Aspirin for Heart Attack Prevention: Understanding Aspirin Therapy
This article was updated on: 09/15/2018
Aspirin, the drug many people take for headaches or other pains, is a familiar fixture in many medicine cabinets. Some seniors take a daily low-dose aspirin for heart attack prevention. But aspirin therapy isn’t right for everyone, according to the Mayo Clinic.
How might aspirin therapy help prevent a heart attack?
Aspirin is considered a “blood thinner.” It reduces blood’s ability to form clots, which can clog your arteries, according to the U.S. National Library of Medicine. This is why some people take aspirin for heart attack prevention.
Some 9-1-1 operators might recommend you take aspirin for a heart attack right away, even before the ambulance arrives, the American Heart Association reports. The operator should ask questions to try to find out if it’s safe for you to take an aspirin.
Should everyone take aspirin for heart attack prevention?
Aspirin therapy is not for everyone, according to the Mayo Clinic. Some doctors recommend daily aspirin for heart attack prevention in people who have had (or have a high risk of) a heart attack or stroke.
But researchers don’t agree on general guidelines on aspirin therapy for people in various age groups, especially when you’re not at high risk of a heart attack or stroke, the Mayo Clinic reports. In fact, Harvard Medical School notes that in 2014, the Food and Drug Administration denied a request from an aspirin manufacturer to claim that aspirin could prevent heart attacks and strokes in people who don’t have cardiovascular disease. According to the American Heart Association and other health-based organizations, doctors should consider aspirin therapy on a case-by-case basis.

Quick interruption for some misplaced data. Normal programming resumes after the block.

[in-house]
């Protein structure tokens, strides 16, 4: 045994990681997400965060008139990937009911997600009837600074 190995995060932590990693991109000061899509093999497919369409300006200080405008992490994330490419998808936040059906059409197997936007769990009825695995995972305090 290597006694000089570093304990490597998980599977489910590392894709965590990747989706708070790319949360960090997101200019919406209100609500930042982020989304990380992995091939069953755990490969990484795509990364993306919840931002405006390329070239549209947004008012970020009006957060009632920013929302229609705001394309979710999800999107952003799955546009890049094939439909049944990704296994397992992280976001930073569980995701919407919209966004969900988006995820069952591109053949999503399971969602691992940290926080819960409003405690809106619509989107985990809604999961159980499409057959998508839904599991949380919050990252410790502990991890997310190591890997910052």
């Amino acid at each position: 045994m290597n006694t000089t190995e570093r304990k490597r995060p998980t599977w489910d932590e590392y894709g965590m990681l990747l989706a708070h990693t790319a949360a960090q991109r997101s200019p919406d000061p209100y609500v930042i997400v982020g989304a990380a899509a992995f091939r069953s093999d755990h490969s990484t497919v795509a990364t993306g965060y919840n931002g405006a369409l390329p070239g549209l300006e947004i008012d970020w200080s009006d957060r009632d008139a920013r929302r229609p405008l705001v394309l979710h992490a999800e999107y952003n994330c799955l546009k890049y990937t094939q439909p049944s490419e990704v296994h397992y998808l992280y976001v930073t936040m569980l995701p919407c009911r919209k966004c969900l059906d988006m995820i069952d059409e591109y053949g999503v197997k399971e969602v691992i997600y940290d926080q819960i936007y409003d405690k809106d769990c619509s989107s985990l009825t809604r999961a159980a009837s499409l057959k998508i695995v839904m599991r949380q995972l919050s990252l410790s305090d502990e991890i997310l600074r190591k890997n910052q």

Please note: Always talk to your doctor before starting or stopping aspirin for heart attack prevention. If you take an aspirin every day and then stop, it can actually put you at risk of a heart attack, the Mayo Clinic reports. Stopping aspirin therapy suddenly can cause a “rebound effect” that causes a blood clot to form, which could clog your blood vessels.
Does aspirin for heart attack prevention work?
Research continues about aspirin and heart health. The American Heart Association says that aspirin helps prevent heart attack and stroke, particularly for those at risk. However, Harvard Medical School reported that in a study of people who didn’t have cardiovascular disease, aspirin didn’t prevent fatal heart attacks or strokes. The Mayo Clinic says that more research is needed about the benefits and risks of aspirin for heart attack prevention.
Does aspirin for heart attack prevention have risks?
Aspirin can cause bleeding in the stomach, intestines, and even the brain, according to Harvard Medical School. If you’re thinking about taking aspirin for heart attack prevention, talk to your doctor about the benefits and risks for your particular situation. And remember, also ask your doctor first before stopping daily aspirin therapy, because stopping suddenly can be dangerous (according to the Mayo Clinic).
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